Popular legend claims that drinking from the fountain of youth will keep one’s body vigorous and vivacious for years to come. Prof. Sylvia Lee, molecular biology and genetics, may have discovered such an elixir in the soils of Ithaca. Her research indicates the secret of immortality may be hidden in the genome of a worm. Lee found that Caenorhabditis elegans, a common species of soil worm, has a very similar lifespan and reproductive pattern to humans, importantly sharing hallmark features of human aging. These similarities make C. elegans a premier experimental model to reveal the mysterious mechanisms of mortality in humans.
Smoking is cool again. Who would have thought? Just when many thought smoking was on the decline, with stomach-churning advertisements of charred lungs on public television and the preeminence of smoke-free environments, an alternative form of nicotine delivery is gaining popularity: high-tech e-cigarettes. One of the most popular of these is the JUUL, which accounts for 32 percent of the U.S. e-cigarette market share. The JUUL is about one-fifth the size of an iPhone and uses patented nicotine juice cartridges, called JUULpods.
In the midst of the most intense flu season since 2009, it remains vitally important that all members of the Cornell community remember to get vaccinated. The failure of both Cornell Health and the Tompkins County Health Department to prepare adequately for this season’s demand is disappointing, but Cornellians and Ithacans alike should not let this inconvenience prevent them seeking out the vaccine where it is still in supply. Universities like Cornell are prime breeding grounds for communicable diseases like flu. The close quarters of dormitories, lectures, dining halls and dance floors bring us into contact with hundreds of people every day, each of them potential flu-carriers. Vaccination is the healthy and the smart choice.
No matter what, getting ready for Spring Break is all about being healthy and feeling good in your own skin. Any time you choose an apple over a donut is progress even if you don’t see an immediate change when you look in the mirror.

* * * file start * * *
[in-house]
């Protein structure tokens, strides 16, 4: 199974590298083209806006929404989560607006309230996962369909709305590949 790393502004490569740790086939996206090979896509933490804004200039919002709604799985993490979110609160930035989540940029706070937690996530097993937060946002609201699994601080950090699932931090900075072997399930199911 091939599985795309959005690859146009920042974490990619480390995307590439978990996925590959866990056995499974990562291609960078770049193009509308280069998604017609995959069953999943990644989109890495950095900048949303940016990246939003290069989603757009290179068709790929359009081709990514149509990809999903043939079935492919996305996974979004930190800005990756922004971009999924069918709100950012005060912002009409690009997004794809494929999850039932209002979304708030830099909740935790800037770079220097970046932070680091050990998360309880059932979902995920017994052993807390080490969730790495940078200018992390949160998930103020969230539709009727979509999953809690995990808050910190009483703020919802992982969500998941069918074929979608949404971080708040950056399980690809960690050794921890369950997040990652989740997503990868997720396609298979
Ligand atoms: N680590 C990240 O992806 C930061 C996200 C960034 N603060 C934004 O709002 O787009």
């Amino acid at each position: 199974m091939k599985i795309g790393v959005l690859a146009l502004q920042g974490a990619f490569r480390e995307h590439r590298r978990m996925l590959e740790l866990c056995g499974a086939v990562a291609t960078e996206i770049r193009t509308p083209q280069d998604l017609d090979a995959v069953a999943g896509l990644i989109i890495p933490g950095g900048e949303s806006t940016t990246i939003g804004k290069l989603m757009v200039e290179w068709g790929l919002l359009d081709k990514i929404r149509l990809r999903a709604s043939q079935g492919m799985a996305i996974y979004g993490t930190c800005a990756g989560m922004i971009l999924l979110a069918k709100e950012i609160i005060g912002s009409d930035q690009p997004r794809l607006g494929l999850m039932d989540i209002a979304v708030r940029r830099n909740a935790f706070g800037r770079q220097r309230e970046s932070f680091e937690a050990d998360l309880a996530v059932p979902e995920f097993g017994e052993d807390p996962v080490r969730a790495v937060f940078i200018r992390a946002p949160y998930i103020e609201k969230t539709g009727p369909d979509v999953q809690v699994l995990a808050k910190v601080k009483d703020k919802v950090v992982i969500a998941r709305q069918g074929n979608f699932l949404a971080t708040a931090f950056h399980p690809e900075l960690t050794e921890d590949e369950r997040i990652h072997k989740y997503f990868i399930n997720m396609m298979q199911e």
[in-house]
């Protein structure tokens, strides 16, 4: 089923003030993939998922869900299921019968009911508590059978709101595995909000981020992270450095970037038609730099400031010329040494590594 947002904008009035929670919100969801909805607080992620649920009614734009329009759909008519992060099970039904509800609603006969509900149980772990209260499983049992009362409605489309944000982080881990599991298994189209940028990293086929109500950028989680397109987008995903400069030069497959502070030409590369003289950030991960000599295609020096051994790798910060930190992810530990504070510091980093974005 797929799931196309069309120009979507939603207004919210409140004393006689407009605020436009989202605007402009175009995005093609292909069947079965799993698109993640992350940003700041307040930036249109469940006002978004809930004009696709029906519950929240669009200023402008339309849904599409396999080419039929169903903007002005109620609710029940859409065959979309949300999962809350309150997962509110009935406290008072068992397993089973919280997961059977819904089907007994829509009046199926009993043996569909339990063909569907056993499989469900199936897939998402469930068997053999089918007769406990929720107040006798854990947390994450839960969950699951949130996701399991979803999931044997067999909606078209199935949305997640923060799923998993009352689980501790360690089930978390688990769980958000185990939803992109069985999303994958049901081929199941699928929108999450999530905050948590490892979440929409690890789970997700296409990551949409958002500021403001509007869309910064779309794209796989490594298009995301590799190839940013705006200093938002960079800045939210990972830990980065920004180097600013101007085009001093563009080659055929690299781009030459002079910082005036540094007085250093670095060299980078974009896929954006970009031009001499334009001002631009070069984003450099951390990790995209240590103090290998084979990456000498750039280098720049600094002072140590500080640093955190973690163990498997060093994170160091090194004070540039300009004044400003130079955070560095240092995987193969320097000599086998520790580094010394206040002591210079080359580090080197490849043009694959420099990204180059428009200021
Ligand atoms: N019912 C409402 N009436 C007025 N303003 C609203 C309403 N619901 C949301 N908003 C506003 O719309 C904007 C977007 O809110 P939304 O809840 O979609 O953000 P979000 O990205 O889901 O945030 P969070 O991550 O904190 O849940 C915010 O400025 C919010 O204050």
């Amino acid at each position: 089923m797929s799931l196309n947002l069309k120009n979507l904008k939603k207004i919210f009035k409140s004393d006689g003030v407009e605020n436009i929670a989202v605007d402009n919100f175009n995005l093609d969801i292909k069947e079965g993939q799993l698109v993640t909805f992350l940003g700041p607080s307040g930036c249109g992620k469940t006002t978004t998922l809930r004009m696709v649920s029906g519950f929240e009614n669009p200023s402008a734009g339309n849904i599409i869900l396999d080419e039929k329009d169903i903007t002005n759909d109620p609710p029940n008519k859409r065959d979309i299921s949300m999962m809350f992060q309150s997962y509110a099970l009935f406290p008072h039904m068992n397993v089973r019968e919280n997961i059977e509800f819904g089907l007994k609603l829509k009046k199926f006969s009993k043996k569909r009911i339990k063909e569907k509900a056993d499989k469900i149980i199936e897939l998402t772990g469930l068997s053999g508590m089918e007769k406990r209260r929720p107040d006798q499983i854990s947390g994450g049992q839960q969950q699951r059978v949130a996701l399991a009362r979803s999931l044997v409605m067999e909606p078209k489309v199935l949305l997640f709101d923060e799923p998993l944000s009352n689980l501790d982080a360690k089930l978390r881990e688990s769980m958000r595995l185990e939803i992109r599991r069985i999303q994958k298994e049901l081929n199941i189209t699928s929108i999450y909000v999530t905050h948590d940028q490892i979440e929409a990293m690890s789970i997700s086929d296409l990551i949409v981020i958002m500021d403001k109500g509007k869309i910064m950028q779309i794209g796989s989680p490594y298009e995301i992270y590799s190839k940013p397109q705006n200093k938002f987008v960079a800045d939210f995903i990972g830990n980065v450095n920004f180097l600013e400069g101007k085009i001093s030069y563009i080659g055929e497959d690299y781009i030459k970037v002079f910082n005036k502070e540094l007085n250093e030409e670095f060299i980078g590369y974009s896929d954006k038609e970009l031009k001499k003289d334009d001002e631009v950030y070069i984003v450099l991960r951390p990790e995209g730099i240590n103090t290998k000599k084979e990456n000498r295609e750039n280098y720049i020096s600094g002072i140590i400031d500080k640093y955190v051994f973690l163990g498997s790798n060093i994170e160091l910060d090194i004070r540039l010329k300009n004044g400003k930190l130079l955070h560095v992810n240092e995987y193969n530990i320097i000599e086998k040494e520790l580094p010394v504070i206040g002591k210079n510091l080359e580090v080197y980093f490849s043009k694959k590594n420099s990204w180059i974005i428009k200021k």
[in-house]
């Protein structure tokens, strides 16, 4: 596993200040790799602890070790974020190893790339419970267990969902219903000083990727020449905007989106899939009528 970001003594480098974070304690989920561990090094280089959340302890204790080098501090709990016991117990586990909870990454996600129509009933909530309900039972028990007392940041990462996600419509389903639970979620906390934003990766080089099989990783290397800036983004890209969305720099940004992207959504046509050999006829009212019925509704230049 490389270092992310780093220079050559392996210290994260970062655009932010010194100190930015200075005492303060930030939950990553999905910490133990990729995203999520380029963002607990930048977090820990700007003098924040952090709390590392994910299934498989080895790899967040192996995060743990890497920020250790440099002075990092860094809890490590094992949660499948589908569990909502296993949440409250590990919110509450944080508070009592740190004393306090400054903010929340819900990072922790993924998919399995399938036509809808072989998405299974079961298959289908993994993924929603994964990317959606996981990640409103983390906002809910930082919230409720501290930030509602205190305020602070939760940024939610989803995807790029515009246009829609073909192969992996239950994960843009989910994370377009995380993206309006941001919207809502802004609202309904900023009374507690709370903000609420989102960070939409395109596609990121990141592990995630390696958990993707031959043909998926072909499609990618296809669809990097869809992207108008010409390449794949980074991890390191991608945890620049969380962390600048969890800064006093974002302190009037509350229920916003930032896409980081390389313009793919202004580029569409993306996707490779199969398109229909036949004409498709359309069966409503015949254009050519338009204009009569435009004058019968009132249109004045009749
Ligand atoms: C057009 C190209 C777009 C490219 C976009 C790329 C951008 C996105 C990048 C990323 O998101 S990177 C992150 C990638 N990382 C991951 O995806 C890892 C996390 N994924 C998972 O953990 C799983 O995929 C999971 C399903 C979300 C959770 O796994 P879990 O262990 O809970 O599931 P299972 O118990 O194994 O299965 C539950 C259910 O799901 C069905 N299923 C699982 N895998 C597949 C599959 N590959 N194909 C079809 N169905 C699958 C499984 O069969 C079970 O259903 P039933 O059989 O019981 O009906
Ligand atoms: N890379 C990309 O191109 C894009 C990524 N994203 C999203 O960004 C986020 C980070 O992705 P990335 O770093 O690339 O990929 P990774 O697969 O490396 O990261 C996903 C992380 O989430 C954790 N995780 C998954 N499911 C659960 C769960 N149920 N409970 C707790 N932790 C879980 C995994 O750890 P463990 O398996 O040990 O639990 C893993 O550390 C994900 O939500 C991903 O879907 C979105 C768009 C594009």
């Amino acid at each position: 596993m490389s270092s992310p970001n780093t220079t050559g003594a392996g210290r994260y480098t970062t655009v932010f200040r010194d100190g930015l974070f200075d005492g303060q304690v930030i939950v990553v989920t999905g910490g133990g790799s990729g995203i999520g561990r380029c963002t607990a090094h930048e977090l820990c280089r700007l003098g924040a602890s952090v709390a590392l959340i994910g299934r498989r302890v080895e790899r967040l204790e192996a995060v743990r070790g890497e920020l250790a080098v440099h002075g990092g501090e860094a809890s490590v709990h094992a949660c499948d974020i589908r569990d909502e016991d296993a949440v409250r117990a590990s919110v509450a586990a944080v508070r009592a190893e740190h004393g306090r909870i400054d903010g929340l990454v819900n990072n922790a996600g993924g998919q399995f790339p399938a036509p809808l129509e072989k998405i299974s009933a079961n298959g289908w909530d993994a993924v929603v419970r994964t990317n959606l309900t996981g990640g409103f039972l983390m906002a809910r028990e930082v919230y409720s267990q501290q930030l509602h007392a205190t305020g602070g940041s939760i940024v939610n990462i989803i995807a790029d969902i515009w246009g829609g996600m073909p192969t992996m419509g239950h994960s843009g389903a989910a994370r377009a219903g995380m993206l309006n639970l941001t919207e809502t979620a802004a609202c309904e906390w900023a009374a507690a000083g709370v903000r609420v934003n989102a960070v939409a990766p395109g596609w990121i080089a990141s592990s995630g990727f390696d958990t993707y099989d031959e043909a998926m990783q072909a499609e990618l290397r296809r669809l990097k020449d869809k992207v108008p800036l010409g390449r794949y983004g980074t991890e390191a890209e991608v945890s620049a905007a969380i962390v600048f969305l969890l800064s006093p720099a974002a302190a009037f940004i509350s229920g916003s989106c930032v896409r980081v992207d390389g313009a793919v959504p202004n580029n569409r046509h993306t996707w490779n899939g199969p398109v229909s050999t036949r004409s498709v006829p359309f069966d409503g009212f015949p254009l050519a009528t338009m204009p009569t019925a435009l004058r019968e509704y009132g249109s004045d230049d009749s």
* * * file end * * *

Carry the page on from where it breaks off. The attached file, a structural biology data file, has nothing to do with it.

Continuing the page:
No matter how hard I try, I’ll never be able to explain to you the intricacy of a razor. I don’t really want to, either. I figured out myself one night how to take it apart, how to free the blades, and it’s my secret. Its marks on my skin are also my secrets: the deep, linear slices from days I was just angry, a little lopsided from days I couldn’t stop shaking. Those were the beginning days, though.
Although there has been no reported case of swine flu at Cornell or in Tompkins County, members of the Cornell community should “be alert and cautious but not panic,” according to Sharon Dittman, associated director of community relations at Gannett Health Services.
As of yesterday, 45 cases of swine flu have been confirmed in at least five states in the United States, including New York. Because it is a new strain of influenza, people are unlikely to have natural immunity against the flu, which is passed from human to human, according to Gannett’s website.
Dittman said that symptoms of the swine flu are “basically identical” to those of seasonal flu, which include fever, cough, sore throat, body aches, headache, chills and fatigue.
Cornell Global Development Club hosted the University’s first Summit on International Women’s Issues in Global Health and Development this past Saturday in Goldwin Smith Hall. Approximately 200 graduate and undergraduate students, professors, health professionals, civic leaders and women’s rights advocates gathered to discuss the challenges that women presently face around the world.
Last spring, Vanessa Coleman ’10, former president of the club, came up with the idea of holding a conference that would just focus on women’s issues. Current Club President Carrie Bronsther ’10 explained that the goals of the conference were to shed light on the international crimes against women that had often gone unheard, promote the sharing of ideas and get people motivated to take action.
Prof. Chinua Akukwe, global health and prevention and community health, at George Washington University, lectured yesterday at Uris Hall on the African Diaspora Health Initiative launched by the African Union in September 2008.
Yesterday’s talk, “The Potential Role of Africans in the Diaspora in Improved Healthcare Delivery in Africa” was the first lecture of the “Issues in African Development Special Topic Seminar Series.” The series is designed “to foster awareness of African issues in the University,” according to Evangeline Ray, assistant program coordinator in C.U.’s Institute for African Development. which is sponsoring the lecture series.